Wednesday, August 3, 2016

Trail Recovery

Well, as it turns out, even if you are reasonably fit, hiking back to back 22-26 mile days with 3L of water and 8 days of food over steep, rocky terrain can leave you in the recovery lounge for a bit. Of course, I have been at this long enough to know when I need to stop: I don't do foolish things above my ability. Most days, I dragged myself into camp feeling okay, although there were a couple of times when I felt like one more mile was beyond reach. Actually, I am pretty happy with the results of my challenging hike.

Happiness is plentiful water that you don't have to carry. This is why I work so much: so I can afford to go hiking.
However. For a few days afterward my feet ached at night, and my legs wouldn't lie still. I took one day off from exercising and started up again. On my first run, my lungs felt amazing and my feet like dead weights. I hiked again four days after I finished, ten miles round trip, and someone two decades my senior beat me down the hill. (Though, he may have anyway. He's in really good shape.) I've also noticed that after my snow slide, I'm a lot more afraid of falling. It will take some time for the confidence to come back.

The mental recovery always takes a little longer. Being on trail is freedom. Being back is also great but means working at a desk. I like having no schedule. Doesn't everyone? It has been hard to dive back into the world of conference calls and projects. Everywhere I look I see people retiring early due to their career choices, or not working at all for a variety of reasons. I don't want their lives, but sometimes it is hard not to feel envious of their lifestyles.

After two weeks off trail, I feel like I'm back to normal. I did another two hikes this weekend and both were straight up towards the sky. One was on a well-trodden trail, and the other was an exploratory hike (and we all know what that means). We thrashed around in the downfall trying to find the remnants of an old trail, now abandoned but for a hardy few. Spoiler alert, we never made it to the lake, but not for lack of trying.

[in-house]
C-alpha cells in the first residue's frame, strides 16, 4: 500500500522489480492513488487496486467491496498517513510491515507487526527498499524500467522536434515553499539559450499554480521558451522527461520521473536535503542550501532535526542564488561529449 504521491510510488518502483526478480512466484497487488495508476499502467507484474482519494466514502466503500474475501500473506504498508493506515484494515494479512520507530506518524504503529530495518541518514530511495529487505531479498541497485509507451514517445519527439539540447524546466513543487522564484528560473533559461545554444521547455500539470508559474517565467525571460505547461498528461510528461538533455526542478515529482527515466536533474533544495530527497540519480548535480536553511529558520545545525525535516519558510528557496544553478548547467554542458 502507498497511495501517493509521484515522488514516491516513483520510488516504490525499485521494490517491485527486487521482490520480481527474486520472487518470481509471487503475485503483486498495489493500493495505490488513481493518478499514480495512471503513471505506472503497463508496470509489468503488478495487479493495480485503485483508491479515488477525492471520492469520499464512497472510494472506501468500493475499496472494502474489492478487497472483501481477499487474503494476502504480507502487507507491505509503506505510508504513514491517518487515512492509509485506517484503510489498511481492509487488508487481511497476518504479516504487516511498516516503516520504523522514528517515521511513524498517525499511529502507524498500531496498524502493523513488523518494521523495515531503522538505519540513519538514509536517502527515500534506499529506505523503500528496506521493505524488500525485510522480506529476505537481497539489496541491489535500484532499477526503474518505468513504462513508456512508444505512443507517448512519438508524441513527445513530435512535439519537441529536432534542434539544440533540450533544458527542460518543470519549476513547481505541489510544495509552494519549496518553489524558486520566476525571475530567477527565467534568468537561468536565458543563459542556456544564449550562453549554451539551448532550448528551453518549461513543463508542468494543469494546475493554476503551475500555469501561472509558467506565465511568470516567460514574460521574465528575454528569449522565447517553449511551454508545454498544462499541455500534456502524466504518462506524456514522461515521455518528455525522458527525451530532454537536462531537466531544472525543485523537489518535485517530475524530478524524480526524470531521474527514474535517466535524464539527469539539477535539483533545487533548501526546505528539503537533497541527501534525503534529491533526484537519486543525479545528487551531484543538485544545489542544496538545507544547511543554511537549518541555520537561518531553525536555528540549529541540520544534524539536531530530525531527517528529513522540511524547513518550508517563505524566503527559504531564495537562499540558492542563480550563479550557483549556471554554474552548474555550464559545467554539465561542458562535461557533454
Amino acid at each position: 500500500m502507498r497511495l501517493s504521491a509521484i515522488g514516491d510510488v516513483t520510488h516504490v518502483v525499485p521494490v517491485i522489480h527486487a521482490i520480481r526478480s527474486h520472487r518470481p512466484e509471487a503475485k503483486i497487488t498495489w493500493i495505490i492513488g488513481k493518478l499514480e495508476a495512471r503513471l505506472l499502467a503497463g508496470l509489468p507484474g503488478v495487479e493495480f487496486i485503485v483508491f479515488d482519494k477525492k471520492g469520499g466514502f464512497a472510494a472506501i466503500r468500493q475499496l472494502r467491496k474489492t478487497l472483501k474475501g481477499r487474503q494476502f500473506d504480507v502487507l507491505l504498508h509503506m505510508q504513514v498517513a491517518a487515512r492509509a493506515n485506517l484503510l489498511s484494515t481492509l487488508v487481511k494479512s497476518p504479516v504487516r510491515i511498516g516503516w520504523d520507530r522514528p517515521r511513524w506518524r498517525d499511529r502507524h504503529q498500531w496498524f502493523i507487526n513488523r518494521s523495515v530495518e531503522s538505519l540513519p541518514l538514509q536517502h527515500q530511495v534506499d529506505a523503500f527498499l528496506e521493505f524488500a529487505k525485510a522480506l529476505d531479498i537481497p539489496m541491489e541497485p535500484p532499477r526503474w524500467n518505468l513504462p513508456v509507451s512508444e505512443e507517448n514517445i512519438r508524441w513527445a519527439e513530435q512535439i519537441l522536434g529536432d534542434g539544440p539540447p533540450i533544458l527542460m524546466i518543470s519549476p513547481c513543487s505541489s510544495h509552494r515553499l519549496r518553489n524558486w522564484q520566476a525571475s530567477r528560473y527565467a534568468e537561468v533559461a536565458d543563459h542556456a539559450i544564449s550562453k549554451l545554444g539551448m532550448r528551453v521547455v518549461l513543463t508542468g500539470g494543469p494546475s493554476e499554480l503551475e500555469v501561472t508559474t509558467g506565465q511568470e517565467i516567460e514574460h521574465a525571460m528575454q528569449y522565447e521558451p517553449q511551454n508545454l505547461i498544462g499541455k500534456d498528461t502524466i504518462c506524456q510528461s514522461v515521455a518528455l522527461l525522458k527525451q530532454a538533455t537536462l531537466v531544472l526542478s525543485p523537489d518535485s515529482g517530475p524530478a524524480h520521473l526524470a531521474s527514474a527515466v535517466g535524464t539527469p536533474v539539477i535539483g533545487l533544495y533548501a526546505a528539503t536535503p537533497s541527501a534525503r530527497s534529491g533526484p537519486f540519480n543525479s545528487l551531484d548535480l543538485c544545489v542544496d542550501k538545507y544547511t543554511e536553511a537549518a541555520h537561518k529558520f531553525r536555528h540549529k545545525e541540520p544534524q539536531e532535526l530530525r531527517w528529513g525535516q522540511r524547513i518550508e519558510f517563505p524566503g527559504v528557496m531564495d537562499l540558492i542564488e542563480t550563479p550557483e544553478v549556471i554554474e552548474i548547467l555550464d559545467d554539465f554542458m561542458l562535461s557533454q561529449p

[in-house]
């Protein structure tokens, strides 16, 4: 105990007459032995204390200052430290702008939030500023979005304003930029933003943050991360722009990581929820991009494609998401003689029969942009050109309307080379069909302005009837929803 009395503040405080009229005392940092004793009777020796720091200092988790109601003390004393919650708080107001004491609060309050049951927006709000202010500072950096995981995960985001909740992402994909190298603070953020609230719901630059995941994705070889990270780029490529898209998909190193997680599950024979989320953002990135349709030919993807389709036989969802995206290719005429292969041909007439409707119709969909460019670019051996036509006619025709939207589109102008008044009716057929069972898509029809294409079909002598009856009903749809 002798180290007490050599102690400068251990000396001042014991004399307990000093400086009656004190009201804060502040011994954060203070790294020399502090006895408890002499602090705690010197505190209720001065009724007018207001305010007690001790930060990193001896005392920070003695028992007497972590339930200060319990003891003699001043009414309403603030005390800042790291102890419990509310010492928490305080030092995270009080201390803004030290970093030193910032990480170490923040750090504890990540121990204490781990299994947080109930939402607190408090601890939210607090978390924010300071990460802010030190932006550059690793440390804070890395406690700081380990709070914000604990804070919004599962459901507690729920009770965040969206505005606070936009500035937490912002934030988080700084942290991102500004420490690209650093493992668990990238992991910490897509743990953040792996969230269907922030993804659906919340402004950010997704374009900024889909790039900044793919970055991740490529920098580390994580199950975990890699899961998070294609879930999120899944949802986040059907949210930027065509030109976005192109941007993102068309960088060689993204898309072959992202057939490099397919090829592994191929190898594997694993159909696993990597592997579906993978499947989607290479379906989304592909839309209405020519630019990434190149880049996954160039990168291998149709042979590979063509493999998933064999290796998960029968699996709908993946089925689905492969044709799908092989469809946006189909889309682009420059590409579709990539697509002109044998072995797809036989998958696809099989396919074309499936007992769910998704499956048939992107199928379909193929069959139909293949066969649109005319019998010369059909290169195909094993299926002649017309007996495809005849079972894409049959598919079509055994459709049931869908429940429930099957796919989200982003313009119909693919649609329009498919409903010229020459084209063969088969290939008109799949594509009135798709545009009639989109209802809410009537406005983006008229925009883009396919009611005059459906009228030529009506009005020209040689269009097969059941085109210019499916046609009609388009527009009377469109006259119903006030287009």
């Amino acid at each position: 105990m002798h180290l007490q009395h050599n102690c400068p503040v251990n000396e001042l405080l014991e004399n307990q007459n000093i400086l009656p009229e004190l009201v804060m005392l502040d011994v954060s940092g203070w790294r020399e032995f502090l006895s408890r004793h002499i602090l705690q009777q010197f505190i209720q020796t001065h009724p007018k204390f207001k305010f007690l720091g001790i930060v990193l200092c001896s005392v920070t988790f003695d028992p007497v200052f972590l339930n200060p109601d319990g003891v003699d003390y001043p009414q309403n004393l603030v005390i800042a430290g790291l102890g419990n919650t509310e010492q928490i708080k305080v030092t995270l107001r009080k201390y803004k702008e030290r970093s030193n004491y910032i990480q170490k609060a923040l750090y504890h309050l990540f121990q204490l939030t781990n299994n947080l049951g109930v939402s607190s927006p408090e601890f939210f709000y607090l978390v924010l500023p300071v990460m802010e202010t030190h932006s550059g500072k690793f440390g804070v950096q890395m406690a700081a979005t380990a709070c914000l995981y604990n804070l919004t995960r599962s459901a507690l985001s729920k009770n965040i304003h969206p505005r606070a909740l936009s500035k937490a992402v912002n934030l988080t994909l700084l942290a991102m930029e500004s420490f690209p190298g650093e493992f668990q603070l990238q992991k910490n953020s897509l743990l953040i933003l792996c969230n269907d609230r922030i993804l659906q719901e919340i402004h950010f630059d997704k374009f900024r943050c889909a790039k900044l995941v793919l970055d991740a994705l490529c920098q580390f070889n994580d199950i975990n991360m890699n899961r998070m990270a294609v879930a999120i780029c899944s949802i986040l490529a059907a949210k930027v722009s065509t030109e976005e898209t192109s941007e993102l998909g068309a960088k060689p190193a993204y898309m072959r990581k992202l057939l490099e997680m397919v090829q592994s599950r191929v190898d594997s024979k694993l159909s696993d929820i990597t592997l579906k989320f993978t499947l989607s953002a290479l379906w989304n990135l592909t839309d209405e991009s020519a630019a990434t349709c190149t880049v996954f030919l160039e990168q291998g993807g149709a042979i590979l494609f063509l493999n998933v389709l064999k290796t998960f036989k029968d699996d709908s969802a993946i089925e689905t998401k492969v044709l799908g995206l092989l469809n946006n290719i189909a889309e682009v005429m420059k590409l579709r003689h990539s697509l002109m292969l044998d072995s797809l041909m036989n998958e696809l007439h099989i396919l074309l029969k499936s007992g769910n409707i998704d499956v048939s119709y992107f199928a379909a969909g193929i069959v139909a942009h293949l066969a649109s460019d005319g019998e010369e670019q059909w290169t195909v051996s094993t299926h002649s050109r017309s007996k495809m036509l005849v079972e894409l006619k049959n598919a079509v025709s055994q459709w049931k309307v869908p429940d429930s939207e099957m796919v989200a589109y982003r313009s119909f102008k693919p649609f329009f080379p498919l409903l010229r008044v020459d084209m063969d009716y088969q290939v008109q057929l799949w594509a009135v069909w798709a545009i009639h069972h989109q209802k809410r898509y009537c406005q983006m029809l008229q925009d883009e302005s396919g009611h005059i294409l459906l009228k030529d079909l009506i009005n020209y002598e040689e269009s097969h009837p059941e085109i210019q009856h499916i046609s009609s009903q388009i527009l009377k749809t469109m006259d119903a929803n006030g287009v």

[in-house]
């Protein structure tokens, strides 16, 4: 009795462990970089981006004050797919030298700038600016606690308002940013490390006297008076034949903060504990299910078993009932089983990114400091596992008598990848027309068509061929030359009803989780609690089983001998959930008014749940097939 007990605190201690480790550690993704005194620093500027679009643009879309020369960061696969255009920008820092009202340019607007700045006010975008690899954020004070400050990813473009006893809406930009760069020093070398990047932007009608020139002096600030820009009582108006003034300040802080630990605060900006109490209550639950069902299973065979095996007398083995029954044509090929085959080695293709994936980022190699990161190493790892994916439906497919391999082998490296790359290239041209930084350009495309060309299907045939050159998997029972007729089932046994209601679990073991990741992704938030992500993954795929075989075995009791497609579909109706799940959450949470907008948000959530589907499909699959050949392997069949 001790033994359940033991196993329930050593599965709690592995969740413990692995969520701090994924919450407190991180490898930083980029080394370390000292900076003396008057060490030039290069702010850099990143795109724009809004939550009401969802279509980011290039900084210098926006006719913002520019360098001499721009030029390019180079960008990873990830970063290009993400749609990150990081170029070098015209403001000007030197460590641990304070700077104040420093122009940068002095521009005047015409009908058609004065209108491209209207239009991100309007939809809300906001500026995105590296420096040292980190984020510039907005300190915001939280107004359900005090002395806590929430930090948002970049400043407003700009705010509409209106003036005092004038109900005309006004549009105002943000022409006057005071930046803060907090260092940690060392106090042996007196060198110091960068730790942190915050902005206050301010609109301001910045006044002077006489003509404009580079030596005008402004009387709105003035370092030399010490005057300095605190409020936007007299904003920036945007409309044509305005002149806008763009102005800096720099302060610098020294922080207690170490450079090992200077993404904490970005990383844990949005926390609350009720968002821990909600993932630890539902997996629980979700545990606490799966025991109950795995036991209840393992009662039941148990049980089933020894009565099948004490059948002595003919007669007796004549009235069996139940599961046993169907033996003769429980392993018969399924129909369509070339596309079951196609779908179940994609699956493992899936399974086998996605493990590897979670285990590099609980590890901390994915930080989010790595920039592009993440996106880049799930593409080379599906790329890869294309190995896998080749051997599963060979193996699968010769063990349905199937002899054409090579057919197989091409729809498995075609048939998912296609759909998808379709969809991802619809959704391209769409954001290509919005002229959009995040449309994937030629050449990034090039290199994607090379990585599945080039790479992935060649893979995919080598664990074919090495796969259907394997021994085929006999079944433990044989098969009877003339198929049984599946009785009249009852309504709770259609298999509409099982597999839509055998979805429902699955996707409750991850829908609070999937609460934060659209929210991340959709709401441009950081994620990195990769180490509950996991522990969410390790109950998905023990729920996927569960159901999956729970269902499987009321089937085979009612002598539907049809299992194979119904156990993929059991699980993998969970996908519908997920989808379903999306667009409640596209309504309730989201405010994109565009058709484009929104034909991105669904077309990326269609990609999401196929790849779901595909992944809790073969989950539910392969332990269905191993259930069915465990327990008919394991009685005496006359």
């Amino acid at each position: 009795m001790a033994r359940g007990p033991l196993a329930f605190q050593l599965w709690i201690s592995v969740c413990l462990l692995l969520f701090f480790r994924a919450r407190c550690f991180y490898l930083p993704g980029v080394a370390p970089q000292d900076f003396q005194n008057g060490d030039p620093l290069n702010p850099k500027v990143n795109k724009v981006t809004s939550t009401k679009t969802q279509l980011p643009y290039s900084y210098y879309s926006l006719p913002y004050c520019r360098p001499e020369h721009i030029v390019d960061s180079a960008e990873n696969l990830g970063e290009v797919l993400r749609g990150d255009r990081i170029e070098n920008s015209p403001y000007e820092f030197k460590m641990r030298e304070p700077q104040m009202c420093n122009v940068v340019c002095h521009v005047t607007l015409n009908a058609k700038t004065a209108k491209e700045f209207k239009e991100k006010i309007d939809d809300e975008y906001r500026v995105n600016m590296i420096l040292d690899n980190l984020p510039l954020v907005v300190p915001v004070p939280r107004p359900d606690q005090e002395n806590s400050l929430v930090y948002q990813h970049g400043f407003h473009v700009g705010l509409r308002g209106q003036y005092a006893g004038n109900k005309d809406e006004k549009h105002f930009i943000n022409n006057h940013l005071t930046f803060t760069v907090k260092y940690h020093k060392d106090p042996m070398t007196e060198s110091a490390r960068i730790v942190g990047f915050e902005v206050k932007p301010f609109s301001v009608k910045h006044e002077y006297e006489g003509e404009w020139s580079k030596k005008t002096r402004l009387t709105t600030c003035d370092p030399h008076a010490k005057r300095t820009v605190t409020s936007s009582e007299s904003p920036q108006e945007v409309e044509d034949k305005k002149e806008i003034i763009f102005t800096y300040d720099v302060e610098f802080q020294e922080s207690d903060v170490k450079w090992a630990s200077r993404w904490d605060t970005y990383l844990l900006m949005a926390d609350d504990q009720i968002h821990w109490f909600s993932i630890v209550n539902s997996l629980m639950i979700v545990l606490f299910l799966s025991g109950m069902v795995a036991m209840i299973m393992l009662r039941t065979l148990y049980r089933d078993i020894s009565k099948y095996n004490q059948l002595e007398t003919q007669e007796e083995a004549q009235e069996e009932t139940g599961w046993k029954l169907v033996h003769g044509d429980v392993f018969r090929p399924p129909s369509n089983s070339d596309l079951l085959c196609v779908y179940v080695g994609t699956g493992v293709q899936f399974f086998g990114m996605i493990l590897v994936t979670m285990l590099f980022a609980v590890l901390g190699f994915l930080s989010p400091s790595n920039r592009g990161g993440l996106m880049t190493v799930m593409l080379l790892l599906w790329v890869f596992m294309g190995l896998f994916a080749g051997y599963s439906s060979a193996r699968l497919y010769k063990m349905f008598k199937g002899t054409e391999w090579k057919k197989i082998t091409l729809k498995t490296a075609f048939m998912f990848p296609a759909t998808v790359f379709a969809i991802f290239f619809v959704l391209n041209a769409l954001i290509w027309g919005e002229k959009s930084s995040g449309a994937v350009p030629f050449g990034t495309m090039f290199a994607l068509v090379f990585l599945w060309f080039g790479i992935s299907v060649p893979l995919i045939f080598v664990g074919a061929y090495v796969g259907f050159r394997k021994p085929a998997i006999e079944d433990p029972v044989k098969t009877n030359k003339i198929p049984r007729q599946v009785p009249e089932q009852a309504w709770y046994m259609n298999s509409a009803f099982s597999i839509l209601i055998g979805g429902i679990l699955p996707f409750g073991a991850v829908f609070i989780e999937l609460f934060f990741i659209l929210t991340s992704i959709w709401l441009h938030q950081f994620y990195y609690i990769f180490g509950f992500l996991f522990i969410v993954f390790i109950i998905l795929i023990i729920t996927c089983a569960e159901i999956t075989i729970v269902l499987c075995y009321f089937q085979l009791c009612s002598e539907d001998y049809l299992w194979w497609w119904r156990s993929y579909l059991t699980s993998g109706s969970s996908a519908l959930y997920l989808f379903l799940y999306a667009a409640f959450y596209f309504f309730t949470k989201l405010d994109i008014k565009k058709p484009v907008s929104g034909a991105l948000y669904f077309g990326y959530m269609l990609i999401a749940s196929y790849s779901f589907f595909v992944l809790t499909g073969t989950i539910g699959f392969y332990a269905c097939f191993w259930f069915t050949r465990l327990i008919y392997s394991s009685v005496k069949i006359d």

Our little remaining doggie. He's pretty sad about losing his buddies this summer, but he was happy about hiking.
 And, just like the bad romance you can't give up, I am trying to head back to the PCT. Triscuit and I want to do 125 miles of the Oregon section, from Crater Lake to Elk Lake. The only thing standing in our way is the bane of the hiker existence: a wildfire, started from an abandoned campfire, has closed the PCT at Crater Lake. We still have a few weeks, but this one looks like it is going to go big. We need to formulate our Plan B.

So the moral of my story is: Don't try to hike like a thru hiker...

Oh what the hey. Just go out there and challenge yourself. I'm glad I did my hike that way, sore feet and all. Once in awhile you need to go beyond.

8 comments:

  1. I heard about the Crater Lake fire. Bummer for all those PCT hikers. Hope they get it out soon.

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    1. Started from an abandoned campfire. The worst.

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  2. Sorry to hear that your recovery was slow, but great news that you want to do more PCT.
    My feet are constantly sore, so yes, I agree you just have to get out there, and make the most of nature's magic.

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    1. I'm reading thru hiker blogs and most of then talk about sore feet in this section. So maybe it's the rocky terrain.

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  3. (Yay, I think I finally got my phone to agree with your blog again.)
    Glad you are back out and on the trail again. Your trail withdrawals sound so much like my Tri withdrawals use to feel. My mind couldn't wait to get back on my bike and/or on the running trail. My body on the other hand was telling me "No way!"
    I love the waterfall pic, and the fur baby is pretty dang cute too.

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  4. This comment has been removed by the author.

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    1. Oh yes, and I now remember I can't hit the back button or it posts my comment twice.

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